Contributing Guidelines

Thank you for your interest in contributing to the Logos Academic Blog. Officially known as theLAB, our blog is intended to be a meeting place of biblical scholars and serious students of the Bible, including the many subdisciplines that fall under the general umbrella of biblical, theological, and religious studies.

Due to the unique nature of online publishing, that is, scholarly work published on a blog versus social media or an online peer-reviewed journal, we are particularly interested in reading content from contributors that fits this middle publishing space. In other words, we want content that is perhaps not ready (yet) for publishing in a more traditional format, such as a monograph or journal article, but that engages in an argument longer than is suitable for a post on Twitter or Facebook. theLAB is the ideal place to flesh out new ideas, claim fresh perspectives as your own, and engage in critical discussion of the Bible, Early Judaism, the DSS, Philo, the Church Fathers, and more.

In short, we are interested in publishing exceptional content that falls within the general scope of biblical, theological, and religious studies and respects the ECPA Statement of Faith. If you are uncertain whether your submission is suitable, either due to content, length, or otherwise, please don’t hesitate to ask; we are happy to read the material first and discuss it with you.

Our desire is to see scholars at all levels write to their strengths and interests in order to open up a new space for serious discussion of the Bible. Our readership is large, so you are bound to either find an audience already engaged with your topic, or a new audience whose interest is sparked by your ideas.

General Guidelines

  1. Please limit submissions to 1-3 at a time, and opt for your best (unpublished) work. We will never reject work without giving sincere and constructive feedback.
  1. We will happily consider suggestions for book reviews and author interviews. Logos can usually acquire advance copies of new books due to our relationship with the larger publishing world. Please choose books aligned with your expertise and/or research interests.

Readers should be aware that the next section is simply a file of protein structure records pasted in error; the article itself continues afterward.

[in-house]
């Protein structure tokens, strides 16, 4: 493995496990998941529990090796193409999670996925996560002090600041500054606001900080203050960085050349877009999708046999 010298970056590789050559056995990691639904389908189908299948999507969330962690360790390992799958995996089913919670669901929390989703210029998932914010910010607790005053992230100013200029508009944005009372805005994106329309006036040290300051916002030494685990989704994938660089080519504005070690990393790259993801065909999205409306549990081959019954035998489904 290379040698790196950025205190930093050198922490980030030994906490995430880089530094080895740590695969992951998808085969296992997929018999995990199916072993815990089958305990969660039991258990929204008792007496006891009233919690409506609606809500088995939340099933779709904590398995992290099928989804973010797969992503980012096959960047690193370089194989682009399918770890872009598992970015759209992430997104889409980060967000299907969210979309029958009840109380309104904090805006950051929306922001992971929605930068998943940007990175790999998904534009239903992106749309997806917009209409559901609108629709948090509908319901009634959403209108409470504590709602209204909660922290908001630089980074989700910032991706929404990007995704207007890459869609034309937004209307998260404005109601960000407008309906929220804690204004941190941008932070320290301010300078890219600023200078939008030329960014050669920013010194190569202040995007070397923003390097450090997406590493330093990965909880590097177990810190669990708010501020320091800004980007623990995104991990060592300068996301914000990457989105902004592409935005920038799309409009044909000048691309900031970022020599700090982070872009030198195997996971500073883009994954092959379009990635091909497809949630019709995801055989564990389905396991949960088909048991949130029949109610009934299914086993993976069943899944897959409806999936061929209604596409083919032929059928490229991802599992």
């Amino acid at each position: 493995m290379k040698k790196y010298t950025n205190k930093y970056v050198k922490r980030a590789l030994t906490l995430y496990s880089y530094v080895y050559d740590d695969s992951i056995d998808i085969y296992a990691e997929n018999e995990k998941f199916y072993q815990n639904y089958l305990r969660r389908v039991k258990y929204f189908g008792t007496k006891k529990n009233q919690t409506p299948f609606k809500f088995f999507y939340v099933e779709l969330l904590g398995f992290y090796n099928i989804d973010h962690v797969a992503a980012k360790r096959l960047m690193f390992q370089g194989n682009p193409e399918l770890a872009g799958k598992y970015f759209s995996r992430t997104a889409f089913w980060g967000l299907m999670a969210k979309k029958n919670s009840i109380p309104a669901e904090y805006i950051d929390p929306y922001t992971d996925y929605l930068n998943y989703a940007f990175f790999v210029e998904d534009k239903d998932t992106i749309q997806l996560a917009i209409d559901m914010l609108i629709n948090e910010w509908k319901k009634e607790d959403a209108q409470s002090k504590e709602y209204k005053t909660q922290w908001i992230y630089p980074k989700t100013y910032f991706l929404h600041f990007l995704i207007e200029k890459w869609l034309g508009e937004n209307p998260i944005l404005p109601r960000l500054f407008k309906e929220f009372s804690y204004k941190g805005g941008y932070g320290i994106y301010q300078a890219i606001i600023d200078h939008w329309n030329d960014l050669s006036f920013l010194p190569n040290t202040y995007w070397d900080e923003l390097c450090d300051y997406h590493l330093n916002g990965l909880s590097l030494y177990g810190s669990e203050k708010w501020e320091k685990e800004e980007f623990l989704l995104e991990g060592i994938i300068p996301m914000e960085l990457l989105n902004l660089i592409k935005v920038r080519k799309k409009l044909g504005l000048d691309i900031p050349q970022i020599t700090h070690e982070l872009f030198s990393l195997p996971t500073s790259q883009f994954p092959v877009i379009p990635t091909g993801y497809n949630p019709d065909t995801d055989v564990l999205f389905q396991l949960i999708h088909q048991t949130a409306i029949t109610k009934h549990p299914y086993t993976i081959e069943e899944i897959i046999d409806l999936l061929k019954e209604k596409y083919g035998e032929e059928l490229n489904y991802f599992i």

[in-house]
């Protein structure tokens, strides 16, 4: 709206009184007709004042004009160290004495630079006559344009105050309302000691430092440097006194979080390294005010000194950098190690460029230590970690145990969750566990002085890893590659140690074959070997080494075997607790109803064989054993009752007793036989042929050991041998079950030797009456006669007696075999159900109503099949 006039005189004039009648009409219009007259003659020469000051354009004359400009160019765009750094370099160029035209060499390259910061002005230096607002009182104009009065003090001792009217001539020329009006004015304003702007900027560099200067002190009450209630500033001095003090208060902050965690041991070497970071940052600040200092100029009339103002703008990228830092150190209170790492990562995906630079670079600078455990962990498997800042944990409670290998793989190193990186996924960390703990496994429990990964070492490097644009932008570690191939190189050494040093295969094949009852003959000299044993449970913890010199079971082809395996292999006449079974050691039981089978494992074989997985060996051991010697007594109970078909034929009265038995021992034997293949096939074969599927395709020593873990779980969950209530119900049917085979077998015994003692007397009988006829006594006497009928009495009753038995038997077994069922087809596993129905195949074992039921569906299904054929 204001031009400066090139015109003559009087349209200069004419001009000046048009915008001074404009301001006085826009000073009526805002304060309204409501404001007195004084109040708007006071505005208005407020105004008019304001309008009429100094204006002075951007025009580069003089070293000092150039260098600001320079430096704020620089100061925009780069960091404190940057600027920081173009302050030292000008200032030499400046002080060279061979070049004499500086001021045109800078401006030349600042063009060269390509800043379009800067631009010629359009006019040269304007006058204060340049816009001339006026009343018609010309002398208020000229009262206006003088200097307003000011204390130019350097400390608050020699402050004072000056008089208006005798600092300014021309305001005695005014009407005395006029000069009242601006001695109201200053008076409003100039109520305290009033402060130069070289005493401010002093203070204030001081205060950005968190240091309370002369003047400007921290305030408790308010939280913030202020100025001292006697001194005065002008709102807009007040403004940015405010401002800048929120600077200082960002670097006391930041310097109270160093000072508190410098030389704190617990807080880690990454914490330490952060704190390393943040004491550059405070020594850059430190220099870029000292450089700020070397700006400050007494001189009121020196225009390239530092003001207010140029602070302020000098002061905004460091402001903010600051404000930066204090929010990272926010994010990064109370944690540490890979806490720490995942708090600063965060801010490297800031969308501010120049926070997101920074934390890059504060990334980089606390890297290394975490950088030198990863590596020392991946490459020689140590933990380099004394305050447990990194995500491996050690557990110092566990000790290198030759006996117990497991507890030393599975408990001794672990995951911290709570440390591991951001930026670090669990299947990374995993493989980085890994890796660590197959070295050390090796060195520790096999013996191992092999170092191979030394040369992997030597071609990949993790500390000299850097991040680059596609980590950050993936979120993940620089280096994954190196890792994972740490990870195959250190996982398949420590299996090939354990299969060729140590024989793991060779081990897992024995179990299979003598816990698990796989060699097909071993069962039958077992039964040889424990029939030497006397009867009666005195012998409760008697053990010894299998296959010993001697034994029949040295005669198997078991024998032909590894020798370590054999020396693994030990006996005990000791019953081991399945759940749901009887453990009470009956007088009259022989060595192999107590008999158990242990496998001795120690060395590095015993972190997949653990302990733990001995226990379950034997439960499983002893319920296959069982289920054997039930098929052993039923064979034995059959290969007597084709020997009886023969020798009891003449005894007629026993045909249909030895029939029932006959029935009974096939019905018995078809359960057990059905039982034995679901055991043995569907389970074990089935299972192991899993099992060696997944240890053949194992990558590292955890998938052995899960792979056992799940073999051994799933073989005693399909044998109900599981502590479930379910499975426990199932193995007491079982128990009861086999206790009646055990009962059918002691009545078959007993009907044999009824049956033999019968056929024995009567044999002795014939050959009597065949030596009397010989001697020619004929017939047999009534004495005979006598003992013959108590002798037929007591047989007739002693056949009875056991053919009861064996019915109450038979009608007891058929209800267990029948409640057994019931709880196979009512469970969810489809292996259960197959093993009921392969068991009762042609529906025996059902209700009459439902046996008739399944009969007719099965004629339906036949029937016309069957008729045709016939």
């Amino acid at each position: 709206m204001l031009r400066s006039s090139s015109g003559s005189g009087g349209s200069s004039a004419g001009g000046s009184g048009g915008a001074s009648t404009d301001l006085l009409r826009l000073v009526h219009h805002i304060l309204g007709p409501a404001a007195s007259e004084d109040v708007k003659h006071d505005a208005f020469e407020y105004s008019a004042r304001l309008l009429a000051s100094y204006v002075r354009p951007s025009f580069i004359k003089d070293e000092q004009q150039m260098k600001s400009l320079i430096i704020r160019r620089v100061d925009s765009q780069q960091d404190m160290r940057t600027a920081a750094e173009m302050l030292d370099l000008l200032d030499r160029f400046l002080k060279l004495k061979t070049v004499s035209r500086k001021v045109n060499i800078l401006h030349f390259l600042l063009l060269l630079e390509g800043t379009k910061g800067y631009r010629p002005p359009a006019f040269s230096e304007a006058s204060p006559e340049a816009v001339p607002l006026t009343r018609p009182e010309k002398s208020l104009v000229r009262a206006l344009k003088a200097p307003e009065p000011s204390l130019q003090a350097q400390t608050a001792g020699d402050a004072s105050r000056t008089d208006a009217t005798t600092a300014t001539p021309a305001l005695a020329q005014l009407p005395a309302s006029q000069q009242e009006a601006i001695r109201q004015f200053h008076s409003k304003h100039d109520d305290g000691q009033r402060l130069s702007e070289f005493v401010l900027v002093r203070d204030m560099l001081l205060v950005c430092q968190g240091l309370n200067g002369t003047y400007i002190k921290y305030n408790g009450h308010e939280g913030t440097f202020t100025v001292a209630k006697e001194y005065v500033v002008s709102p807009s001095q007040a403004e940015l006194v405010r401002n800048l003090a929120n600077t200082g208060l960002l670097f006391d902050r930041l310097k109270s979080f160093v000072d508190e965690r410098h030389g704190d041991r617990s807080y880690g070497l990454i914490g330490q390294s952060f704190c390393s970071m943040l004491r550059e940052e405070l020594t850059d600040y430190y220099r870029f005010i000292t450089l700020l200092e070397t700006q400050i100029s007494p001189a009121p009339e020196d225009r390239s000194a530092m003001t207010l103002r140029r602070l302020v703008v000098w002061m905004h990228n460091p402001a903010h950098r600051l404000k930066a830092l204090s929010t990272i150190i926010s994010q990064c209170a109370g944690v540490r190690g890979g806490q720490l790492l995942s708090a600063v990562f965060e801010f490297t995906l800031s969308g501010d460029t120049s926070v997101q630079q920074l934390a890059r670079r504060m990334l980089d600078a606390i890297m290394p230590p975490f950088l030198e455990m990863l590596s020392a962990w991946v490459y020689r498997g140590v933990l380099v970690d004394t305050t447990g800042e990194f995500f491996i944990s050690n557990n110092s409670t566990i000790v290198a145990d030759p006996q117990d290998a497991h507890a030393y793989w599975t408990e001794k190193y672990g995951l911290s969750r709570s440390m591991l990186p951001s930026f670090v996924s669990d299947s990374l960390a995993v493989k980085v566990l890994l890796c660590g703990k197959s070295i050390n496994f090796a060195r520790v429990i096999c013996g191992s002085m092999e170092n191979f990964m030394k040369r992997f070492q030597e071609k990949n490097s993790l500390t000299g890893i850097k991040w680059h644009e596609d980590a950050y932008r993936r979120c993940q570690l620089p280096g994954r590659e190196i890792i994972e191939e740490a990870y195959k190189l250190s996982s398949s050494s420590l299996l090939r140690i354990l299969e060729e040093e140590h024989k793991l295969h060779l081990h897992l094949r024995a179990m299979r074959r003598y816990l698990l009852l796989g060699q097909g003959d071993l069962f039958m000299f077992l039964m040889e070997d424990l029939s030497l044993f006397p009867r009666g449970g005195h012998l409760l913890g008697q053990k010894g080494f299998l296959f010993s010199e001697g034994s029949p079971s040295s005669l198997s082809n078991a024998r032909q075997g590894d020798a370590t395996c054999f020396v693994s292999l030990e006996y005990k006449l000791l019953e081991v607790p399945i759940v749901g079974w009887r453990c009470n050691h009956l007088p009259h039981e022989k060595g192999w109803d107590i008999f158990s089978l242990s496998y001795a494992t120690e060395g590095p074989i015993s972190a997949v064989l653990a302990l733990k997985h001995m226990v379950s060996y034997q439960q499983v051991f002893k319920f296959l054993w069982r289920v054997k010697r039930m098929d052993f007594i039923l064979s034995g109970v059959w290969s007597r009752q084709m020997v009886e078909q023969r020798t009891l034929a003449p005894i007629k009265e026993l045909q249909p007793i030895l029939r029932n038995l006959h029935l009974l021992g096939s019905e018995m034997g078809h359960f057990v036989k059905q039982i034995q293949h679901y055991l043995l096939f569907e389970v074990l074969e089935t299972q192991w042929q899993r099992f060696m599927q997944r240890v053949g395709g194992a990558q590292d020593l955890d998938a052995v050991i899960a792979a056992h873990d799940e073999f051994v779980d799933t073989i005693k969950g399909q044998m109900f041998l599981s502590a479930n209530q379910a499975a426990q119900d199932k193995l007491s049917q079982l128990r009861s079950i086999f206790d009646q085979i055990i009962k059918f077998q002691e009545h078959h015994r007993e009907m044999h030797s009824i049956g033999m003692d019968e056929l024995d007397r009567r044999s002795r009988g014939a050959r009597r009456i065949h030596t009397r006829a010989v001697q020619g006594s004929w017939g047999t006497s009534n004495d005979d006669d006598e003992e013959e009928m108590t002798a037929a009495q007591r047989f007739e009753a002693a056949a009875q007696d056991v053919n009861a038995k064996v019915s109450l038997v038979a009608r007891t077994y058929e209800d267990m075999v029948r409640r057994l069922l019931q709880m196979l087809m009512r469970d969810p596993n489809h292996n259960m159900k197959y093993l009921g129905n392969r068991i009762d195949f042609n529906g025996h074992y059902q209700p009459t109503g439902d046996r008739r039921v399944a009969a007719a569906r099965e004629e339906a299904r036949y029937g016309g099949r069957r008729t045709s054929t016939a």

1. Consider our audience: we are reaching a highly diverse, biblically literate, and educated readership, many of whom are not officially in the “guild” of academia (although we have many readers that are). So write in an accessible manner, but don’t shy away from specialized jargon. theLAB aims both to educate outsiders and to generate insider discussion.
  1. Content: Although you might want to write a new article from scratch, if pressed for time you might consider submitting any of the following: excerpts and synopses of peer-reviewed articles; an exceptional research essay or exegetical paper from your postgraduate studies; a conference paper from a regional SBL or other conference; a “rabbit trail” exegetical study with a provocative idea that could generate discussion. These are just some basic ideas to get you started if you are struggling to find time to write fresh content.
  1. Length: we are less interested in word count than in quality of content. We will happily read articles from 500 to 5000 words (although do be prepared for more honing to occur with the latter). Send us what you have and we can work together to decide if your contribution needs to be lengthened or edited down.


Send your content in any normal word processing format (Word, PDF, Mellel, etc) to Once we receive your submission, our team of editors will read the work and, if it is selected, make suggestions if necessary. This step is done through a shared Google Doc, where our suggestions are either accepted or rejected by you, the author. We will not publish any work that an author is not ultimately comfortable with.


We request that authors send us a short bio and headshot (see recent posts at theLAB for examples).

If you have suggestions for graphics and images that would work well with your post, please send those to us as well, either as a link or jpeg. We do, however, reserve the right to make the final decision regarding formatting, images, headlines.

We highly encourage contributors to add a line to their CV for any articles published on the Logos Academic Blog. These are best listed under the designation “Digital Academic Publications,” or in some related manner which differentiates these from “Peer-Reviewed Journals” and “Monographs.” In any case, you deserve recognition for your intellectual contribution. See this post by Cathy Davidson for a helpful discussion of why it is important to make your digital publications matter.


Authors have the option to participate in any online discussion generated by their post. The editors of theLAB reserve the right to approve or disapprove comments according to the guidelines set forth on the Faithlife online forums.


Please direct any questions regarding contributing to theLAB to

We look forward to reading your work soon.

The Editor